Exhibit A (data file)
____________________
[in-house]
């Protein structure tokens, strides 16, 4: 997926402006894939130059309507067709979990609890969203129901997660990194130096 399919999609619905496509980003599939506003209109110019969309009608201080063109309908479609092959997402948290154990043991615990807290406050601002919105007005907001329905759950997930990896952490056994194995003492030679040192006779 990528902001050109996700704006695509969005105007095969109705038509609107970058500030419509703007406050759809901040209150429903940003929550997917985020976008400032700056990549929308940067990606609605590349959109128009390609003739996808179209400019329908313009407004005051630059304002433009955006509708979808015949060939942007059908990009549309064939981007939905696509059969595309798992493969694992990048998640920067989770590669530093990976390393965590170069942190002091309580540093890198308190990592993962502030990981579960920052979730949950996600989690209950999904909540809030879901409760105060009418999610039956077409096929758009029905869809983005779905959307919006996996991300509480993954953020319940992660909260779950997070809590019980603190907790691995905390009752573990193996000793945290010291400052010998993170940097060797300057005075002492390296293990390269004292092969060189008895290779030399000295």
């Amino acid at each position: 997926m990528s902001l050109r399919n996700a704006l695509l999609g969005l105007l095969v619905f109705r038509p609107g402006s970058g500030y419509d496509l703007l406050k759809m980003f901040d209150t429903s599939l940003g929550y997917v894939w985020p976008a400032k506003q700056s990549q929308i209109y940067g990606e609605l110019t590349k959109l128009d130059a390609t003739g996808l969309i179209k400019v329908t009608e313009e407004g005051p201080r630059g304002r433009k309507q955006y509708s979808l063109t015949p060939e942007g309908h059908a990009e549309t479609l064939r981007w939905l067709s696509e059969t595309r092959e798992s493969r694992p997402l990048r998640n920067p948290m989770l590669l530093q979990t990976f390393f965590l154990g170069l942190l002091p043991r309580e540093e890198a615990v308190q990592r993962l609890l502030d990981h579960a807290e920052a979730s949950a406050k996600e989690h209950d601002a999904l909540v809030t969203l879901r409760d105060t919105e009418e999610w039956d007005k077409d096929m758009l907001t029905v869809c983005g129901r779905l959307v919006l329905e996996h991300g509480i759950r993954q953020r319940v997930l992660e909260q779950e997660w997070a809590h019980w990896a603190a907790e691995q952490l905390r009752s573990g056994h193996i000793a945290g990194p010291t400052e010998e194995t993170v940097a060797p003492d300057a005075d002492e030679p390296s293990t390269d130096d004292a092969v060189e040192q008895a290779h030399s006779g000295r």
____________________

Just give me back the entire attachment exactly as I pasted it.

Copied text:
[in-house]
């Protein structure tokens, strides 16, 4: 997926402006894939130059309507067709979990609890969203129901997660990194130096 399919999609619905496509980003599939506003209109110019969309009608201080063109309908479609092959997402948290154990043991615990807290406050601002919105007005907001329905759950997930990896952490056994194995003492030679040192006779 990528902001050109996700704006695509969005105007095969109705038509609107970058500030419509703007406050759809901040209150429903940003929550997917985020976008400032700056990549929308940067990606609605590349959109128009390609003739996808179209400019329908313009407004005051630059304002433009955006509708979808015949060939942007059908990009549309064939981007939905696509059969595309798992493969694992990048998640920067989770590669530093990976390393965590170069942190002091309580540093890198308190990592993962502030990981579960920052979730949950996600989690209950999904909540809030879901409760105060009418999610039956077409096929758009029905869809983005779905959307919006996996991300509480993954953020319940992660909260779950997070809590019980603190907790691995905390009752573990193996000793945290010291400052010998993170940097060797300057005075002492390296293990390269004292092969060189008895290779030399000295």
């Amino acid at each position: 997926m990528s902001l050109r399919n996700a704006l695509l999609g969005l105007l095969v619905f109705r038509p609107g402006s970058g500030y419509d496509l703007l406050k759809m980003f901040d209150t429903s599939l940003g929550y997917v894939w985020p976008a400032k506003q700056s990549q929308i209109y940067g990606e609605l110019t590349k959109l128009d130059a390609t003739g996808l969309i179209k400019v329908t009608e313009e407004g005051p201080r630059g304002r433009k309507q955006y509708s979808l063109t015949p060939e942007g309908h059908a990009e549309t479609l064939r981007w939905l067709s696509e059969t595309r092959e798992s493969r694992p997402l990048r998640n920067p948290m989770l590669l530093q979990t990976f390393f965590l154990g170069l942190l002091p043991r309580e540093e890198a615990v308190q990592r993962l609890l502030d990981h579960a807290e920052a979730s949950a406050k996600e989690h209950d601002a999904l909540v809030t969203l879901r409760d105060t919105e009418e999610w039956d007005k077409d096929m758009l907001t029905v869809c983005g129901r779905l959307v919006l329905e996996h991300g509480i759950r993954q953020r319940v997930l992660e909260q779950e997660w997070a809590h019980w990896a603190a907790e691995q952490l905390r009752s573990g056994h193996i000793a945290g990194p010291t400052e010998e194995t993170v940097a060797p003492d300057a005075d002492e030679p390296s293990t390269d130096d004292a092969v060189e040192q008895a290779h030399s006779g000295r």